Tracking systems can help put some fire under your feet (or whatever body part you need to move) to do the things you want to do. At the risk of being Captain Obvious, actually wanting to do the thing is important. It might seem like an obvious point, but often people default to these systems, like food journals or exercise logging apps, because they don’t really want to eat better or exercise, but they feel like they should, because Information! Health! Lookin gooooood! All of that is external stuff. Motivation that comes from within is the stuff that lasts. If you’re being motivated by an app, you only need to stop using it and the motivation taps turn right off.

Reflection #5! It’s easy to get on your high horse and judge people who are struggling where you’re succeeding.

I felt sad for people that struggle to get in 10,000 steps. Maybe they are injured or otherwise unable to locomote, but I betcha a lot of those people just aren’t in the habit of walking very much. Which is too bad, because it’s not that hard and it’s so good for you! I admit that the view from my high horse was pretty nice! It’s easy to judge, but there’s no benefit to it. One of the problems with getting up on a high horse is that I’ll likely end up in the same position as the people I’m judging, as least sometimes - like if I’m sick or injured. If you’re ever had to motivate yourself to exercise, or even just move, when you’re in pain, then you know it’s a whole other game, and most of it is mental. So much energy is taken up with pain, which doesn’t leave much for other stuff. In the end my judgment turned into gratitude for my body being healthy and functional, so that worked out! As always, self awareness for the win!

Some choices, actions and habits are easier for some people than they are for others. But we can all make little changes starting right now. It doesn’t really matter what you start with, but rather that you start. Some of my reflections may help you, and you’ll likely add in your own experiences and borrow some other ideas from elsewhere. It’s all good!

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 So I’ve managed to keep this going since I started (it has now been 8 months!). I’m not saying this because my Life Coach-iness means I immediately succeed in every new goal I take on (I wish!). But I thought it might be useful to reflect on how I’ve done it, since honestly - it hasn’t been that hard. On the other hand, I’ve been working on flossing my teeth more often since I was 12, and that’s still a work in progress.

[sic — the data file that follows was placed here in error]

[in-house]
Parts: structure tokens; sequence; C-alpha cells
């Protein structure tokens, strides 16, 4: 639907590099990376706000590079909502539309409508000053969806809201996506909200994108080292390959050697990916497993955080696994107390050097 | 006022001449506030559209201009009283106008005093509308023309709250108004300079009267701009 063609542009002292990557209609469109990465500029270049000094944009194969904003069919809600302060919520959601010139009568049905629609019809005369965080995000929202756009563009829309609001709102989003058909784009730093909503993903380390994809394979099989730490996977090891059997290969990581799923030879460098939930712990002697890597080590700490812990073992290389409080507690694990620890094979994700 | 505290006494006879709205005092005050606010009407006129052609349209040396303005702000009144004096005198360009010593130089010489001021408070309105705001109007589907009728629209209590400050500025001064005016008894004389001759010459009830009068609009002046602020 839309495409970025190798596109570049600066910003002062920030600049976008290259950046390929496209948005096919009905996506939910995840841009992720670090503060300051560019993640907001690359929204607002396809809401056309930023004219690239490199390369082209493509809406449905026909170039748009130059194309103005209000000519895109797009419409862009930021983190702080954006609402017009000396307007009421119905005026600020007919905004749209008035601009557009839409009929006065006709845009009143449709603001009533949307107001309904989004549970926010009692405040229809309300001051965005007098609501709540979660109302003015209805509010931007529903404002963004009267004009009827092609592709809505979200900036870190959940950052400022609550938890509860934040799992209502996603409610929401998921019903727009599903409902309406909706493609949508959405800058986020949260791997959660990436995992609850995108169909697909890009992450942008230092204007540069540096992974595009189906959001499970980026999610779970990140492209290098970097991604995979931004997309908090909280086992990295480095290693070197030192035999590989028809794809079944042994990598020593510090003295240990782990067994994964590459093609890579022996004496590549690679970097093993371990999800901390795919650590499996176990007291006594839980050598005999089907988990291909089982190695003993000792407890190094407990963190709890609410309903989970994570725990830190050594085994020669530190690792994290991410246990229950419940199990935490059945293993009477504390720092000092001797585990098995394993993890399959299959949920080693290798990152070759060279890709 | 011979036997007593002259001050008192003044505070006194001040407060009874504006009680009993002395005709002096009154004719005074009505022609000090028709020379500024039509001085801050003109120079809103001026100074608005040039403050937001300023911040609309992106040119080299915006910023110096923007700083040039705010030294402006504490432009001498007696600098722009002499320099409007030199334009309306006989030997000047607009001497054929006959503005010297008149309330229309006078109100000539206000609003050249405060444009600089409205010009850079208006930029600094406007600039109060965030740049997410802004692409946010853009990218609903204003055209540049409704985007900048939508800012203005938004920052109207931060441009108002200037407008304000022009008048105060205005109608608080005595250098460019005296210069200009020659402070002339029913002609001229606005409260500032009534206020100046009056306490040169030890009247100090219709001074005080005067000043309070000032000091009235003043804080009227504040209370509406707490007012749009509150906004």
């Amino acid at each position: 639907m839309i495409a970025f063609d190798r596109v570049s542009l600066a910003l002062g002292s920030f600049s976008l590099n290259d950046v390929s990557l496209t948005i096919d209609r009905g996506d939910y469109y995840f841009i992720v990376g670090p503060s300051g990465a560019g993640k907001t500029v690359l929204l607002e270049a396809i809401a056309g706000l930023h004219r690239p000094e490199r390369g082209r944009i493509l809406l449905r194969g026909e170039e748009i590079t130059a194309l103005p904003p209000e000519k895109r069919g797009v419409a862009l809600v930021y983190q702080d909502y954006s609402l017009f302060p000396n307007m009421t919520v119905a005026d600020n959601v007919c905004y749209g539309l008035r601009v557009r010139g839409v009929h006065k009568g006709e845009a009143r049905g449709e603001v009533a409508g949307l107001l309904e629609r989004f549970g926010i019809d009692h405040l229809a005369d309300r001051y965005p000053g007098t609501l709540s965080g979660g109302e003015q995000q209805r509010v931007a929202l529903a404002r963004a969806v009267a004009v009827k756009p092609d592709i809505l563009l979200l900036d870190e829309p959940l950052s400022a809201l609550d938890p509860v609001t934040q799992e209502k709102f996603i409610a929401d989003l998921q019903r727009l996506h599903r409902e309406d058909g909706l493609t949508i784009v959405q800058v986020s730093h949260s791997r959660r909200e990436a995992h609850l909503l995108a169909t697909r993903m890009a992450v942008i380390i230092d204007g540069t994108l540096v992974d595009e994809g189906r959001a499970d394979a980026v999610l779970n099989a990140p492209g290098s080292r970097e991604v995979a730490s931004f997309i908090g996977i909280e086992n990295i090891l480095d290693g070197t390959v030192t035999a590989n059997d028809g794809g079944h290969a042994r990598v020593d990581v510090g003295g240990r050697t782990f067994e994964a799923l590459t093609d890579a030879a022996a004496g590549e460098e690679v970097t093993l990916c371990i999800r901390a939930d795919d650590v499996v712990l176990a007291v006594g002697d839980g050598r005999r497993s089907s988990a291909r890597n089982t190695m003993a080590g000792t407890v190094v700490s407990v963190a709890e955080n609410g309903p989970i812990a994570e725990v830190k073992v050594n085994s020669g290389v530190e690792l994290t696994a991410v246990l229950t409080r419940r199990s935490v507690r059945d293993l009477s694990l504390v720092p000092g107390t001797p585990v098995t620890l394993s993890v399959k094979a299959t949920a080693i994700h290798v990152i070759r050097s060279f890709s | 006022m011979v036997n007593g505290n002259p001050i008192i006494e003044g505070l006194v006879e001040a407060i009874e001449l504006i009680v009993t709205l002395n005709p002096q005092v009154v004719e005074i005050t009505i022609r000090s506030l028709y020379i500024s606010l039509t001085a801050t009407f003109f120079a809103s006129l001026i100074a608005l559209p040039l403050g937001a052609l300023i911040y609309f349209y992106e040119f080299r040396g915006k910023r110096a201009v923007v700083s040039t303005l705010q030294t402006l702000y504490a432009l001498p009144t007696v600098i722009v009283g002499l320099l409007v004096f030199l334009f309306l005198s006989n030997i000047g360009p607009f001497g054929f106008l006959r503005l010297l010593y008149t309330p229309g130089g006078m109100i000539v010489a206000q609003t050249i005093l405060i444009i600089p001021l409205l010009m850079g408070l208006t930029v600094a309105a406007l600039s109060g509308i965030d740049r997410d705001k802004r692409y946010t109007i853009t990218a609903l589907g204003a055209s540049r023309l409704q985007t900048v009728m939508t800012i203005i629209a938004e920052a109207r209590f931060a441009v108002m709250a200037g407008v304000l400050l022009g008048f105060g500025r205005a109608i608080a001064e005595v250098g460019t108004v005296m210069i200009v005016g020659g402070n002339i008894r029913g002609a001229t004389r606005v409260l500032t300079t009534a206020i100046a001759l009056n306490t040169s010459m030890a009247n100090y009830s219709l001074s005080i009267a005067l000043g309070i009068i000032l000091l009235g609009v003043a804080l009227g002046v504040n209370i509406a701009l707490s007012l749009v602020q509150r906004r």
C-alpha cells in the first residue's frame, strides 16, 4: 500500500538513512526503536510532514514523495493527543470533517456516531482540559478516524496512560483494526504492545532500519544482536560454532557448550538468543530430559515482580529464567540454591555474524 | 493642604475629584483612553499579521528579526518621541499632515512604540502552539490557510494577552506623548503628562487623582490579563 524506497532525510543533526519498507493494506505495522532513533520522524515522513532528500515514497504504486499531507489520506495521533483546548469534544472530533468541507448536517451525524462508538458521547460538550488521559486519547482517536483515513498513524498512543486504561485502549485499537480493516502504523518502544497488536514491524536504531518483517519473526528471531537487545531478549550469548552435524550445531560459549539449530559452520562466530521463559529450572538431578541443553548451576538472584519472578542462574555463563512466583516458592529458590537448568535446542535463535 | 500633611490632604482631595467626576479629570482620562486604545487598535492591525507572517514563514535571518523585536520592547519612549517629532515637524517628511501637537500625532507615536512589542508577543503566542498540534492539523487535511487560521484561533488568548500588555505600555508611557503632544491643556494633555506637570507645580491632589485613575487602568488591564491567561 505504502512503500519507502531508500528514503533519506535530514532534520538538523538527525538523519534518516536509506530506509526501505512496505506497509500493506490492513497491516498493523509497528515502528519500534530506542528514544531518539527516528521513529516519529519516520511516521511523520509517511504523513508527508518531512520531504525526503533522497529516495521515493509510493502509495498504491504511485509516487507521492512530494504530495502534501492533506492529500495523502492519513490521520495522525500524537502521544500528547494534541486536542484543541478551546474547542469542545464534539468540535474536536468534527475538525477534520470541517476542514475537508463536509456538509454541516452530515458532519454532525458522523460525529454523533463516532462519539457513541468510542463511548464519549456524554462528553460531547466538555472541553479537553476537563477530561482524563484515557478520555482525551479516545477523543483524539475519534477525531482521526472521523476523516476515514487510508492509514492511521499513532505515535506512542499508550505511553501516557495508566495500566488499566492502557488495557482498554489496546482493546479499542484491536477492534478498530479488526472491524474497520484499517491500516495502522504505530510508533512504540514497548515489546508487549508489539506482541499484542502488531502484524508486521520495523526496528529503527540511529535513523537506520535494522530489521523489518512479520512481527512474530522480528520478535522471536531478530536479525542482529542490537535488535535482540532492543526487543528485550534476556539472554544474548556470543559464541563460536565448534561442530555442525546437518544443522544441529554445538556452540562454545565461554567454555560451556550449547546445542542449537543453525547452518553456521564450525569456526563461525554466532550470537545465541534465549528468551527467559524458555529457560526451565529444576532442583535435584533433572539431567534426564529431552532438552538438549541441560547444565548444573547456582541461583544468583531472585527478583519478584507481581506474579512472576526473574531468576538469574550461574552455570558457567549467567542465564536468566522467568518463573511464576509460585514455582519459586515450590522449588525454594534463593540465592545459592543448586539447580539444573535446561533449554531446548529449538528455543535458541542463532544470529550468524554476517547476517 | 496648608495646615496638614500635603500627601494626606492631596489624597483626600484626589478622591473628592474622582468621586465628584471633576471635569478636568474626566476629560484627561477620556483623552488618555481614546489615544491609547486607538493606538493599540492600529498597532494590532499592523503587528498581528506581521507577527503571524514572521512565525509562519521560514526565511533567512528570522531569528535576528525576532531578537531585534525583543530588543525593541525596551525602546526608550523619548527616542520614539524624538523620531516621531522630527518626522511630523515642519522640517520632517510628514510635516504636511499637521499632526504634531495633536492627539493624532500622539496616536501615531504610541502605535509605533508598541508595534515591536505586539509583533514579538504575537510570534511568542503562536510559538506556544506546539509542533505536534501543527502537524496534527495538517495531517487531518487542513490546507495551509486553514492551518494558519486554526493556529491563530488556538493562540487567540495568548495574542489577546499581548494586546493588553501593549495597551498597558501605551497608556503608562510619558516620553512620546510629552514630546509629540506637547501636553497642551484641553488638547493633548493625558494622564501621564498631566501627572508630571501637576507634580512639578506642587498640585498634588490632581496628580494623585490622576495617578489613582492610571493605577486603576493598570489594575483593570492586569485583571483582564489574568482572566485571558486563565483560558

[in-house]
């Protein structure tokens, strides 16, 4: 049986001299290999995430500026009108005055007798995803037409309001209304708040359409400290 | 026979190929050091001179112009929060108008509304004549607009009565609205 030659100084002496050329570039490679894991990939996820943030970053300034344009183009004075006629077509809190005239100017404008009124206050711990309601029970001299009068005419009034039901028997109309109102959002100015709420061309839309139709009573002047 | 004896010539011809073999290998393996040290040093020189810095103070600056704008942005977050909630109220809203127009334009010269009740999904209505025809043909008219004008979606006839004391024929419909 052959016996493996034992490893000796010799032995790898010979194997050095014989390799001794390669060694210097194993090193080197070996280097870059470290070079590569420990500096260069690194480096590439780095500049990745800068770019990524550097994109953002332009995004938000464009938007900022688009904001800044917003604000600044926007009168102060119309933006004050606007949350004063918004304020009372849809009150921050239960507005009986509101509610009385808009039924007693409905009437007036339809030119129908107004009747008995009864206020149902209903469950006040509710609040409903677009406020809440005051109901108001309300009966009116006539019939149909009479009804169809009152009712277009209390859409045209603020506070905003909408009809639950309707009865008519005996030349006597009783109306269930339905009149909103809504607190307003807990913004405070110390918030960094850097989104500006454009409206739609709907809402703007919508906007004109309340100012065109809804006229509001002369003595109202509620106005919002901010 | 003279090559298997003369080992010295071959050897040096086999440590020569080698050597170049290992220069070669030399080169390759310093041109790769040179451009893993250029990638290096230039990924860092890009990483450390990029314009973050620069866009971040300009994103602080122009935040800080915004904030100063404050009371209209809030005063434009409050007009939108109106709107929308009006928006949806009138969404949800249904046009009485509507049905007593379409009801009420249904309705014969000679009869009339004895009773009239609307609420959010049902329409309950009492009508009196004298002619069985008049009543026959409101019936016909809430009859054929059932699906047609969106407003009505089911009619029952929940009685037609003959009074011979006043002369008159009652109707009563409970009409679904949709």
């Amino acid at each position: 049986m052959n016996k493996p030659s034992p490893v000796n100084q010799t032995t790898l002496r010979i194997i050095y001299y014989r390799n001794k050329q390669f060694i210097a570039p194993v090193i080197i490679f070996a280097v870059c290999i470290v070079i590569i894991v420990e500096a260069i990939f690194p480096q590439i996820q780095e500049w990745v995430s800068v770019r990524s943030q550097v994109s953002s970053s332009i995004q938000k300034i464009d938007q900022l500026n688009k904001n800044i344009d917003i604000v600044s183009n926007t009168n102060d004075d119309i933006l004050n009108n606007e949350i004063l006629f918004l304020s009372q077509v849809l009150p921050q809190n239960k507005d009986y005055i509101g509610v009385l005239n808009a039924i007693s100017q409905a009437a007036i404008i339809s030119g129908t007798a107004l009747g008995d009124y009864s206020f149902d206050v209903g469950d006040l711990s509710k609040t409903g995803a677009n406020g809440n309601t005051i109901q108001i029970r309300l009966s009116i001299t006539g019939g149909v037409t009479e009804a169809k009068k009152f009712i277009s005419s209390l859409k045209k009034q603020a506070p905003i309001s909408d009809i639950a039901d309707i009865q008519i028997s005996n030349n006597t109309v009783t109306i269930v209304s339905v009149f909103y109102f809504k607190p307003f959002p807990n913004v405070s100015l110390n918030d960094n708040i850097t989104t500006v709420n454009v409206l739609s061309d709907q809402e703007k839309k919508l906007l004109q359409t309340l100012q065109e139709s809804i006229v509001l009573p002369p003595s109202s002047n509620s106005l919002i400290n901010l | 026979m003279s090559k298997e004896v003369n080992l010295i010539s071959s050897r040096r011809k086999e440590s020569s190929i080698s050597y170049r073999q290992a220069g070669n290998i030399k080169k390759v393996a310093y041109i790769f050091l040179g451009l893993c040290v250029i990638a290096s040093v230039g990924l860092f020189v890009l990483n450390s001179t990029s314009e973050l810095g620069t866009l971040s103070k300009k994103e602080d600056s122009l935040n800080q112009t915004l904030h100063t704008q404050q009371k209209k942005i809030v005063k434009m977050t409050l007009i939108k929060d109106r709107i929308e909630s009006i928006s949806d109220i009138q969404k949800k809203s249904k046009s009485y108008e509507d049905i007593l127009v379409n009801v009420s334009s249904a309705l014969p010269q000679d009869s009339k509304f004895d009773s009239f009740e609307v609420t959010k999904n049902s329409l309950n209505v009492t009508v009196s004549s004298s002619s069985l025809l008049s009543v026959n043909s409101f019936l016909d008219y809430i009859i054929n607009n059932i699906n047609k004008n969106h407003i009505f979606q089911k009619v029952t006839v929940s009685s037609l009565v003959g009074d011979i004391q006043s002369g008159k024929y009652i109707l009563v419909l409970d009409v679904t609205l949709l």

I’m a big fan of efficiency, so I like to mash a new habit or goal into some existing habits or goals. For example, I’m in a much better mood if I get outside in the morning, so I made it a priority to go for a walk or walk to the gym earlier in the day. Mash it up!  I also find that once I get a couple thousand steps in, I’m more motivated to keep it going.

I also think inefficiency is very overlooked when it comes to movement goals (it’s not so useful in other areas of life!). Walking or cycling or just moving more can be easily facilitated by inefficiency. Like getting off the bus earlier to walk a bit. It’s more efficient, time-wise, to do that, but it’s better for your body! Or cleaning your home in a random manner that requires you to essentially walk in a big circle, instead of cleaning one room at a time like a normal person ;) This is what I tell myself when I’m riding my grocery-laden bike uphill. So hard, so inefficient… so good for my body… yay… I guess (it’s a really big hill… and it doesn’t even make the list of best hills to bike up in Toronto!!)

Which brings me to another strategy that works well for me: trickery! I can get about 1500-2000 steps staying inside and cleaning my apartment, which always needs cleaning. That’s a good trick. I can rack up another 1000 steps having a dance party in my living room. Anyway, no one knows you better than yourself, so give yourself permission to trick yourself in any way necessary when you need a sneaky kick in the pants without feeling like you’re doing a lot of work. I think people work far too hard on habit maintenance and that energy could be going towards new, awesome things.

Finally, a blitz is a good way to get ahead or get back on track. My partner and I went to New York City and walked 26,000-33,000 steps each day for 4 days in a row. Yes, our feet hurt. Yes, we got foot massages. And yes, I wore running shoes everyday like the tourist I was instead of looking the least bit cool. The lasting benefit of this is that now doing 10,000 steps in a day seems like nothing at all. That’s a good trick too :)